:: I've been in heaven with all of the Jar Jar and Gungans on this season of Star Wars: The Clone Wars. Just watching them take down General Grievous, even though General Tarpals had to die to do it, was breathtaking. I still love this show. I love this show better than Attack of the Clones, that's for sure.

:: Netflix has Star Trek: Deep Space Nine for streaming now, so as of Saturday, we've been watching that. (If anyone's interested--and I am--they also have Star Trek: The Animated Series up, too.) I'm two episodes away from finishing the first season of DS9, so I'll be giving it a short review the way I did TOS and TNG, if anyone's interested. I'm not sure why you would be, but hey, it's what I do.

Halloween: Sugar and Spike

As I get older, I get much less invested in a lot of ongoing comics characters. For the past few years, I've been pulled more towards old comic strips and old humor and children's comics. I just want to be entertained, and most comics just aren't cutting it anymore.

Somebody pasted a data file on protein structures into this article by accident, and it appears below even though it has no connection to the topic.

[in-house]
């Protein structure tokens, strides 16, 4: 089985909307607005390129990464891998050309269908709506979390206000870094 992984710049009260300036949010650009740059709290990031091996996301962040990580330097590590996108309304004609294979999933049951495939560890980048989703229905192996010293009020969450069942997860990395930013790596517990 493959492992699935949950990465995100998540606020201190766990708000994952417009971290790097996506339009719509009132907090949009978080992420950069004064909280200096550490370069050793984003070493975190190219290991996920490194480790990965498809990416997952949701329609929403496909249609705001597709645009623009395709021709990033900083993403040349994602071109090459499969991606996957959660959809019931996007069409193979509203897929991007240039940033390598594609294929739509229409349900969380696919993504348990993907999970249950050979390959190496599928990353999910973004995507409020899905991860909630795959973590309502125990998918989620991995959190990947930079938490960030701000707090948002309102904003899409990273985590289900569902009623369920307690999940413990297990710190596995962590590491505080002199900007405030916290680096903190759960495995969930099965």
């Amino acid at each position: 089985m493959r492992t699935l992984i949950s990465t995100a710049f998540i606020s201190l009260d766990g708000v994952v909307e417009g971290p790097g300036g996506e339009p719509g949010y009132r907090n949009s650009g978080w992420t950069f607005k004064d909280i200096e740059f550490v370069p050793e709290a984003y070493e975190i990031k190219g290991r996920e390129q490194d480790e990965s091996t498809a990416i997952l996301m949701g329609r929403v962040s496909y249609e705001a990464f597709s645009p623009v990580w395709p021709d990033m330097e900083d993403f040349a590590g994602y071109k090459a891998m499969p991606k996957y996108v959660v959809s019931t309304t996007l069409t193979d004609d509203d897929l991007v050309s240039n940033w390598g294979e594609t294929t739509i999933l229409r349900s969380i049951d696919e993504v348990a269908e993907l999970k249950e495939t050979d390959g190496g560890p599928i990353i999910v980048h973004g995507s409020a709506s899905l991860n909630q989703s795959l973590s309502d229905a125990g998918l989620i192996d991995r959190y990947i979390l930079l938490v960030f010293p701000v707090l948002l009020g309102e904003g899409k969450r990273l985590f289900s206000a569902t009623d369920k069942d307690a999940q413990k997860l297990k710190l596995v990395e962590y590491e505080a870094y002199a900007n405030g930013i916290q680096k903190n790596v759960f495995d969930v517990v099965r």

One of my recent pleasures has been reading old issues of Sheldon Mayer's Sugar and Spike. Sure, it's the same joke over and over again, but it's funny. Here are some Halloween covers that give a pretty good sense of its sublime silliness.

Kristen Bell Mondays

Sunday, October 02, 2011

TV Report: Doctor Who: Series 6

Uneven season for me, yes, but what an epic ending. I was waiting on pins and needles to see how Moffat got himself out of the corner he'd written himself into, and I wasn't disappointed. I guess that would be almost a literal deus ex machina. Doctor ex machina? Isn't doctor a Latin word? Anyway, very clever; the kind of thing I should have seen coming but missed because I was caught up in the emotions this last half of the season (and my continuing frustration with Amy).

I didn't mention it, but I particularly loved last week's episode, too--the return of Craig and almost no Amy Pond. (And Cybermen!) Man, I love Craig.

Can't wait for what comes next. More River Song would be nice; Alex Kingston has been utterly marvelous, one of the best characters in Doctor Who's long history.

Song of the Week: "Cottleston Pie"

Because it may be my favorite scene from The Muppet Show (and featuring my favorite Muppet). Milne set to music, and a perfect lullaby.

Gene Simmons and Shannon Tweed Married

I can't help thinking what was going through his mind was "There, that ought to shut her up."

I Always Wanted to Do That